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 Posted: Sat Feb 27, 2016 1:26 pm

Joined: Sun Sep 19, 2004 11:12 pm
Posts: 20555
Location: NE Indiana, USA (NTSC)
zzo38 wrote:
I thought of a different kind of colorspace: 3-bits high-voltage, 3-bits low-voltage, 3-bits phase. The phase only covers half, because you can get the rest of the phases by inverting it which is done by switching the voltage. If high-voltage and low-voltage is same then the picture will be gray.

That'd be HSL-ish, sort of like NES except including more desaturated midtones. It'd be simple to implement a composite output circuit for (assuming an 8*CB crystal), but I can't so easily show the parrot for this one because it has 8*8*8-8*7 = 456 colors, and GIMP won't quantize to palettes with more than 256 colors.

Sik's suggestion to subtract the intensity instead of adding it would be mathematically equivalent to the purely additive RGBI if defined as follows:

Red: #300, #700, #B00, #F00
Green (add): #030, #070, #0B0, #0F0
Blue (add): #003, #007, #00B, #00F
Intensity (subtract): #333, #222, #111, #000

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 Posted: Sat Feb 27, 2016 4:37 pm

Joined: Thu Aug 12, 2010 3:43 am
Posts: 1589
Really the only difference is that the order of the colors has changed, but the available colors are pretty much the same. May as well just go with additive at that point and make everybody's lives easier.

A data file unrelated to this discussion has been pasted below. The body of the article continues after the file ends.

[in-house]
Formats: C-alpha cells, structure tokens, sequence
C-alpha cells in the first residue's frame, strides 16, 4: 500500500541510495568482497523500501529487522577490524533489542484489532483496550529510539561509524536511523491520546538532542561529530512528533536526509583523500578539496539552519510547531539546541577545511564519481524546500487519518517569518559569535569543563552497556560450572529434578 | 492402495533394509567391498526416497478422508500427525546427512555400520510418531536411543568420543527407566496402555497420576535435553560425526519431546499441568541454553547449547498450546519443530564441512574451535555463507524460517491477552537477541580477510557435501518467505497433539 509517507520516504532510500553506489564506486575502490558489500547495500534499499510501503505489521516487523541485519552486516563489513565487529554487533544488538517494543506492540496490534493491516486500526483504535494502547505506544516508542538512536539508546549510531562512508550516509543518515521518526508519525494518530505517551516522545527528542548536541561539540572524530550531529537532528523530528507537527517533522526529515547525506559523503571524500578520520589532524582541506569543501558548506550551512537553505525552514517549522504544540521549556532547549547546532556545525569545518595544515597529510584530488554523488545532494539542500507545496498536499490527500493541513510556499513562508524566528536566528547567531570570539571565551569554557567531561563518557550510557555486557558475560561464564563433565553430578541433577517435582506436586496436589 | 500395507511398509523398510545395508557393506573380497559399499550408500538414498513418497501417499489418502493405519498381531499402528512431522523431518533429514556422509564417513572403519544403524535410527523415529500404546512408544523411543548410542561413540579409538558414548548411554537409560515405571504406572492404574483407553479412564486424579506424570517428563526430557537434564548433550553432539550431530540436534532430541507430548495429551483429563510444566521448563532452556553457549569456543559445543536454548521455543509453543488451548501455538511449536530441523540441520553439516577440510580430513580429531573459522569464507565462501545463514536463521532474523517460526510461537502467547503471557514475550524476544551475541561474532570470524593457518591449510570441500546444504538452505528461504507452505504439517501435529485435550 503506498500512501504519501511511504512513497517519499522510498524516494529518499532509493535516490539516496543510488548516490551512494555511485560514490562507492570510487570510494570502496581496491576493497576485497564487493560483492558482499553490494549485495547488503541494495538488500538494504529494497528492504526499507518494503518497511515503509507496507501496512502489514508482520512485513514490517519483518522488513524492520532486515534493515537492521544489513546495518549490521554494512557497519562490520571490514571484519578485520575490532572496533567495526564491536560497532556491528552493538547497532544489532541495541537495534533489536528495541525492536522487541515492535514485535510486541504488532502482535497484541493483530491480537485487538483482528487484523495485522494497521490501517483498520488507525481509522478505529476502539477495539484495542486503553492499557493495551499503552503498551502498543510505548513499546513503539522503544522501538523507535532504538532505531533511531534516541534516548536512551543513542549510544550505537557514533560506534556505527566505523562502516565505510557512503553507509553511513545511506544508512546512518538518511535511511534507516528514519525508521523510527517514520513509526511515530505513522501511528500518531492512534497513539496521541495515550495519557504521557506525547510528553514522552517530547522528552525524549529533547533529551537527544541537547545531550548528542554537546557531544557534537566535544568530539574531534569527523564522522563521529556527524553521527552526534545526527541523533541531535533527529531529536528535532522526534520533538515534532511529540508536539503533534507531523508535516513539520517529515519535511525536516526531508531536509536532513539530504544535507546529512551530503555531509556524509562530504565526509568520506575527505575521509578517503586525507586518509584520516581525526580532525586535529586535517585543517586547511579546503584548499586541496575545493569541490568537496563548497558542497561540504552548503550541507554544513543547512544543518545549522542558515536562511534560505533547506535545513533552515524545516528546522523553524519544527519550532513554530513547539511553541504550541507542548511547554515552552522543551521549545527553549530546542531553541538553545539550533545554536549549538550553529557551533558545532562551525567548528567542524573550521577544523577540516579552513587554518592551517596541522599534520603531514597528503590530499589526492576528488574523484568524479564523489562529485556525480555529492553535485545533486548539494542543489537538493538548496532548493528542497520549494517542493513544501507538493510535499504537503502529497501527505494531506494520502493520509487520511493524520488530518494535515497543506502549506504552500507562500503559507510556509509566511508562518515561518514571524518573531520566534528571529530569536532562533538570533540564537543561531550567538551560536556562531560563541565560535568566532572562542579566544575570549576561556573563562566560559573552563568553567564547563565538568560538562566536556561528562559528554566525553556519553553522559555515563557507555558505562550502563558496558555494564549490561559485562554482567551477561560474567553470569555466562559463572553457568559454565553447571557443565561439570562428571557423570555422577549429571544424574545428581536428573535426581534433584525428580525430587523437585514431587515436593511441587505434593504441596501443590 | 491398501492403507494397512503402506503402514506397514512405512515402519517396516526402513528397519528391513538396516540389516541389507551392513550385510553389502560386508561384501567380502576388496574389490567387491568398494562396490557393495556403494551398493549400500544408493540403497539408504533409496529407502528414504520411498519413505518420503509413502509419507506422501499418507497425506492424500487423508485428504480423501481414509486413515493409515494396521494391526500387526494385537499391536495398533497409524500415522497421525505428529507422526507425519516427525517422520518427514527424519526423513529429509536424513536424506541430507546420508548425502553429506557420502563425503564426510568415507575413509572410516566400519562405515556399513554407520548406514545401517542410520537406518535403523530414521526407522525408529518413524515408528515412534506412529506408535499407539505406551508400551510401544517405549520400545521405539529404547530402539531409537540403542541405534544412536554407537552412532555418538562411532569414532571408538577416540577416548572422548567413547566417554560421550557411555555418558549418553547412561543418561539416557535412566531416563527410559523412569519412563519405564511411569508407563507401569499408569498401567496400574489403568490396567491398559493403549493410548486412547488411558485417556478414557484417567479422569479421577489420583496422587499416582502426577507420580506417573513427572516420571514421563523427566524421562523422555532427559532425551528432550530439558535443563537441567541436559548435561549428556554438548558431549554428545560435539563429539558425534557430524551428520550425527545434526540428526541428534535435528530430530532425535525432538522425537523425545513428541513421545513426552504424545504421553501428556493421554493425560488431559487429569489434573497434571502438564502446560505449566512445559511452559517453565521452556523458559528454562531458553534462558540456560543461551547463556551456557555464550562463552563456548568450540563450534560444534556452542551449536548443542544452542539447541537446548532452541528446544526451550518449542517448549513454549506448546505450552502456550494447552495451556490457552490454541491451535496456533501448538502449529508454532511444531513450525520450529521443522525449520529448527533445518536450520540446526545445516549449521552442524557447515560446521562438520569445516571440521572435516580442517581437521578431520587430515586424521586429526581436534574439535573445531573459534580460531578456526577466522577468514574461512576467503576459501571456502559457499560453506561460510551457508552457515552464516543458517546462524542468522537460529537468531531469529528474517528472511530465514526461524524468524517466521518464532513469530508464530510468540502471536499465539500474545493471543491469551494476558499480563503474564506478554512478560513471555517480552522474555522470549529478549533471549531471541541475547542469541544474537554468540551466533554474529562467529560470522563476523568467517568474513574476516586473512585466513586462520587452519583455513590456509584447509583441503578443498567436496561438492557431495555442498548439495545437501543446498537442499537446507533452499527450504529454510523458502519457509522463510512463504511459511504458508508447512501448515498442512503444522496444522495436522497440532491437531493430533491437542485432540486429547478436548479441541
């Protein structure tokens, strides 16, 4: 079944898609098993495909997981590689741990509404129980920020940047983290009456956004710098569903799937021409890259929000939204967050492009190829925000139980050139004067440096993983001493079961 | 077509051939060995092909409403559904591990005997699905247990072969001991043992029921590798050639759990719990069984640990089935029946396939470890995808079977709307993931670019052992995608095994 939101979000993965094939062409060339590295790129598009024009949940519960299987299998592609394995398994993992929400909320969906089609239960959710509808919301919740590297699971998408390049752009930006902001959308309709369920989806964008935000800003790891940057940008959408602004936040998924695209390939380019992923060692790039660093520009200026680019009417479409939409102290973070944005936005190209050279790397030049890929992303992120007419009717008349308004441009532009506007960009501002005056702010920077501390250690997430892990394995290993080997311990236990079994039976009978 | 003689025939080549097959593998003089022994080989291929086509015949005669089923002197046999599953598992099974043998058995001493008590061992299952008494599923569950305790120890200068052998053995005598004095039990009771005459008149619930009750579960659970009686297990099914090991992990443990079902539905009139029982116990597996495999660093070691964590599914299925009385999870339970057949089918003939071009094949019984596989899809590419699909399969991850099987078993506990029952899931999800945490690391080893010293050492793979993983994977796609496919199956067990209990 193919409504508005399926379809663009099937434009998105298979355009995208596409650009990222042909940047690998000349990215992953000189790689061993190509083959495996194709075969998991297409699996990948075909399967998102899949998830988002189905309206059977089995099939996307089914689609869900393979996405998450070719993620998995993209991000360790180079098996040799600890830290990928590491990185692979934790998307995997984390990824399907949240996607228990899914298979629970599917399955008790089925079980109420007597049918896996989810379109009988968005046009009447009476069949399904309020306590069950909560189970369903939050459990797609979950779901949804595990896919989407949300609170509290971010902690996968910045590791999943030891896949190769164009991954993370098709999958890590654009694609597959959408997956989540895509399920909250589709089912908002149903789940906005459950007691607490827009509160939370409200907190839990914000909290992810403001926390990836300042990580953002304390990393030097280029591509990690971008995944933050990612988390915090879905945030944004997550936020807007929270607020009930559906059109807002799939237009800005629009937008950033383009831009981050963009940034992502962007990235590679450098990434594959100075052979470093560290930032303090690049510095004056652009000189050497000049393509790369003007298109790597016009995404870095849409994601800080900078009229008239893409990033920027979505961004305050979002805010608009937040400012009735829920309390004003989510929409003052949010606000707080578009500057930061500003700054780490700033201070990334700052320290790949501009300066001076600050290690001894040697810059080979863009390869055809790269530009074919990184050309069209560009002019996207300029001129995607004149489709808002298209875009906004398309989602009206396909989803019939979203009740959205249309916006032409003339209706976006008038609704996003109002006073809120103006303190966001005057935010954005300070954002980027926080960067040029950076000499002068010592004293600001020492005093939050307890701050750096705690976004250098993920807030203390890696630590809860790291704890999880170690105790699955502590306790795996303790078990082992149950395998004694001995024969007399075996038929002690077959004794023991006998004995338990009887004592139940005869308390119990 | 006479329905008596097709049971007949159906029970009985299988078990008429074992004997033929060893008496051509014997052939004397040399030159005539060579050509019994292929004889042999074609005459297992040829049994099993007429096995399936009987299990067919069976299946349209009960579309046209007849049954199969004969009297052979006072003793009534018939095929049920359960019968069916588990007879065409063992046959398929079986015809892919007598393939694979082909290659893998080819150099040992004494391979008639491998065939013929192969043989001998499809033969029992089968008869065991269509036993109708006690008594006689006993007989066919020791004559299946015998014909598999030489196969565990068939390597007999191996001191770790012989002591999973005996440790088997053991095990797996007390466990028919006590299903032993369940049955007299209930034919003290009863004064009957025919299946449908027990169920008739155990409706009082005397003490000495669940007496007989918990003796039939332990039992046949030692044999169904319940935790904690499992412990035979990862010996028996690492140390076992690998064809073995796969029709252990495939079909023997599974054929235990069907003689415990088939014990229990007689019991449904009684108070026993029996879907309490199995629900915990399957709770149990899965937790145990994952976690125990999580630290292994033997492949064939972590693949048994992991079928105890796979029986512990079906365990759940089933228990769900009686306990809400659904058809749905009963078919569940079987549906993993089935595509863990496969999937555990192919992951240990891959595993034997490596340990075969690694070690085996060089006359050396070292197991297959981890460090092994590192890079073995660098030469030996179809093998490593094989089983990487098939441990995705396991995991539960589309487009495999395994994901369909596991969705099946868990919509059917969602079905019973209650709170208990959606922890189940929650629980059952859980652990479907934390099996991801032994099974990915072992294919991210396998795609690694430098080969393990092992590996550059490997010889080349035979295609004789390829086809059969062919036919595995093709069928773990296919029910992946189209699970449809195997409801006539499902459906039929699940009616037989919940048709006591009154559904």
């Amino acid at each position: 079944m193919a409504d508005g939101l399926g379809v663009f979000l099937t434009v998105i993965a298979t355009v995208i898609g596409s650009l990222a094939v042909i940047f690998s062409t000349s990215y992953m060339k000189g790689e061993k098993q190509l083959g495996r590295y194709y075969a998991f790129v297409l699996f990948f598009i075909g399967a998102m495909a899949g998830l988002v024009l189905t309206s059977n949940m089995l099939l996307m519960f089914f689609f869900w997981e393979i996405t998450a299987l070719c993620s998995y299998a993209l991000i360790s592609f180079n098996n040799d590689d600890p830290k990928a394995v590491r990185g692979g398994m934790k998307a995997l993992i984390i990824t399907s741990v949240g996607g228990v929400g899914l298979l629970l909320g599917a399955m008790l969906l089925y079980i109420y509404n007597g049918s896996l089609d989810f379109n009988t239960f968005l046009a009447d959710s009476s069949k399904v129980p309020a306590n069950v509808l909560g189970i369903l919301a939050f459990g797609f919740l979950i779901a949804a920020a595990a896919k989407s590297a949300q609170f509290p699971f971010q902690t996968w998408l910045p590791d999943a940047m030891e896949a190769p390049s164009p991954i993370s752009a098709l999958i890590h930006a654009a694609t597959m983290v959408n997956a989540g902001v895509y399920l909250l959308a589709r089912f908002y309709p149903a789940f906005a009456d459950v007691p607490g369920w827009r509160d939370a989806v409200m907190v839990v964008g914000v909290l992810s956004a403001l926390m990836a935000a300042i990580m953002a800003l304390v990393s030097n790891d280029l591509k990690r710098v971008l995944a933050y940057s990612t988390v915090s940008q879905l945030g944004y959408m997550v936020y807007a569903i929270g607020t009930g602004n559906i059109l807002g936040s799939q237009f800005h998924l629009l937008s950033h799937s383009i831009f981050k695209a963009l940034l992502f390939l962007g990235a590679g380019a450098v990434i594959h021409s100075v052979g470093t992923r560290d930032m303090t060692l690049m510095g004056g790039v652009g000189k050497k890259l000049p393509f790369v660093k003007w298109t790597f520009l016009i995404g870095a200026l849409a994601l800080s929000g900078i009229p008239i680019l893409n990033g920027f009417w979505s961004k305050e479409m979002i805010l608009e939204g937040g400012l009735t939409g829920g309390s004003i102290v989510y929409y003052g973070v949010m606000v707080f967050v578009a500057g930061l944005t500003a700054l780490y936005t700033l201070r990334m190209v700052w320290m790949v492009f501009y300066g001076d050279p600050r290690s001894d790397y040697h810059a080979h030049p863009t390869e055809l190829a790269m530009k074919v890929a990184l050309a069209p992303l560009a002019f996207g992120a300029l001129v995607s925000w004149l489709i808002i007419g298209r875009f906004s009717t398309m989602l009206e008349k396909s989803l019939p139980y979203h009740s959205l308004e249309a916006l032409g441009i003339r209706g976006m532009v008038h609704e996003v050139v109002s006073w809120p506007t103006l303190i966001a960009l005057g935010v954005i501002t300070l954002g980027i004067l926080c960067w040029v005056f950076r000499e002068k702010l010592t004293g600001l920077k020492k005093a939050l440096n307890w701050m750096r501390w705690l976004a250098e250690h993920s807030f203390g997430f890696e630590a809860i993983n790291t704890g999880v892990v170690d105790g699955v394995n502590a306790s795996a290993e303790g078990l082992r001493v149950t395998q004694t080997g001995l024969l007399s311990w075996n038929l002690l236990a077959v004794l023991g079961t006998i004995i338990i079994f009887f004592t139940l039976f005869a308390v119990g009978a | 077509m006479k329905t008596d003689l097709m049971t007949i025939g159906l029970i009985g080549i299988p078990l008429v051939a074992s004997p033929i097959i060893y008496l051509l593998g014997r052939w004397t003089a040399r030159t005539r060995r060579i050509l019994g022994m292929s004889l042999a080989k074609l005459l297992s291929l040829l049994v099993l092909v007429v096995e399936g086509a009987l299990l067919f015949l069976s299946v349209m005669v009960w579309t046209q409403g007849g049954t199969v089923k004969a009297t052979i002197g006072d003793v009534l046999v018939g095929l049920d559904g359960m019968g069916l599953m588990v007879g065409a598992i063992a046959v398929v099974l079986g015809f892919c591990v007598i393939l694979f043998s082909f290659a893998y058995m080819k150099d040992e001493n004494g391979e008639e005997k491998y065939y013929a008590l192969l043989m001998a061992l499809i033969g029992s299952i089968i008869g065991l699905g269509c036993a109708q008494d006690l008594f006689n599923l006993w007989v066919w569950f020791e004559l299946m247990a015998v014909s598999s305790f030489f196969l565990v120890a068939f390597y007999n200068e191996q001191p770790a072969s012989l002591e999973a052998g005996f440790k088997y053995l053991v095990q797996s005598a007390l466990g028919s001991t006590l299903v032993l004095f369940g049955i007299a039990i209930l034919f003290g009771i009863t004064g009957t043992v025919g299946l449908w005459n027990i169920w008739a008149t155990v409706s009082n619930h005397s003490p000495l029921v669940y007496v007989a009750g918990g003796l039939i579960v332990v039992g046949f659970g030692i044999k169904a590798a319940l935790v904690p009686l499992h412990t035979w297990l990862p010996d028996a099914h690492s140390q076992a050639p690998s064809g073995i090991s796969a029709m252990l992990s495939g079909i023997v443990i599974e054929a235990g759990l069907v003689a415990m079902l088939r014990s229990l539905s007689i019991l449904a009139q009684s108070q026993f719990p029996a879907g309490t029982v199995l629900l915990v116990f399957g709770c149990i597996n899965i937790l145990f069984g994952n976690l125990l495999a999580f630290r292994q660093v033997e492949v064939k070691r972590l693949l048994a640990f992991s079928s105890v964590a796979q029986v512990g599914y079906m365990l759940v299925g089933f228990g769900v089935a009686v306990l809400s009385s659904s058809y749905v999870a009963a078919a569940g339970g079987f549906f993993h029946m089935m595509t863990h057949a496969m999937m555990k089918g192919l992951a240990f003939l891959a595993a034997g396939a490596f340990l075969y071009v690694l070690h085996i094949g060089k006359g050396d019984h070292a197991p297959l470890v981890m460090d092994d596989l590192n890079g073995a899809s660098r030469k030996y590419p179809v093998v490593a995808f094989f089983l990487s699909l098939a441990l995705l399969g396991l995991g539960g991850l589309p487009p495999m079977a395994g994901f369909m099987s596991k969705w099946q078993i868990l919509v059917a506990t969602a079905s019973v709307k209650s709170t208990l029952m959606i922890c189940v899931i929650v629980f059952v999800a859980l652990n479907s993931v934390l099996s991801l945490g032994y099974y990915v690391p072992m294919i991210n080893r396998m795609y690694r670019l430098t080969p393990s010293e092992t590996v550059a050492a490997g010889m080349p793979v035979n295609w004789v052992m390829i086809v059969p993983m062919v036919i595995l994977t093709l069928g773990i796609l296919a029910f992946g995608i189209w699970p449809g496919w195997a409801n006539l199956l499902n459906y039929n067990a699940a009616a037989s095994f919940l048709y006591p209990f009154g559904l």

Somebody should go and glue two EGAs together...

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 Posted: Sun Feb 28, 2016 6:09 pm

Joined: Thu Aug 12, 2010 3:43 am
Posts: 1589
Something I remembered: I know some LCDs work by shifting hues instead of shifting luminance. What about a colorspace where you layer both kind of LCDs on top of each other? Would it have been a reliable way to get color on early handhelds without eating battery like hell? Biggest problem (aside from the obvious blurring) is that saturation would be always at max. Still, would be a fun experiment to think about.

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 Posted: Sun Feb 28, 2016 6:55 pm

Joined: Sun Apr 13, 2008 11:12 am
Posts: 7519
Location: Seattle
So-called "Electronically Controlled Birefringence" Displays are achievable (scroll down to "COF LCD module"). They have a rather peculiar color palette, though.

There was a Pokemon-themed pedometer that used it. (video)

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 Posted: Sun Feb 28, 2016 8:08 pm

Joined: Thu Aug 12, 2010 3:43 am
Posts: 1589
So wait, their range can be stretched to do more than just a hue shift? Because that actually seems more useful. (my original idea was to use that for hue and then another display on top that was monochrome for luminance)

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 Posted: Tue Mar 01, 2016 2:45 am

Joined: Thu Aug 12, 2010 3:43 am
Posts: 1589
Here's another idea: HSL 4.2.2

• When bits 7-4 are 0000, the color is grayscale and bits 3-0 are the luminance.
• Otherwise, bits 7-4 specify hue (in steps of 24º), bits 3-2 the saturation (25%,50%,75%,100%) and bits 1-0 the luminance (20%,40%,60%,80%).

EDIT: fixed my HSL algorithm and ditched the old image

Still leaves a lot to be desired.

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 Posted: Tue Mar 01, 2016 8:16 am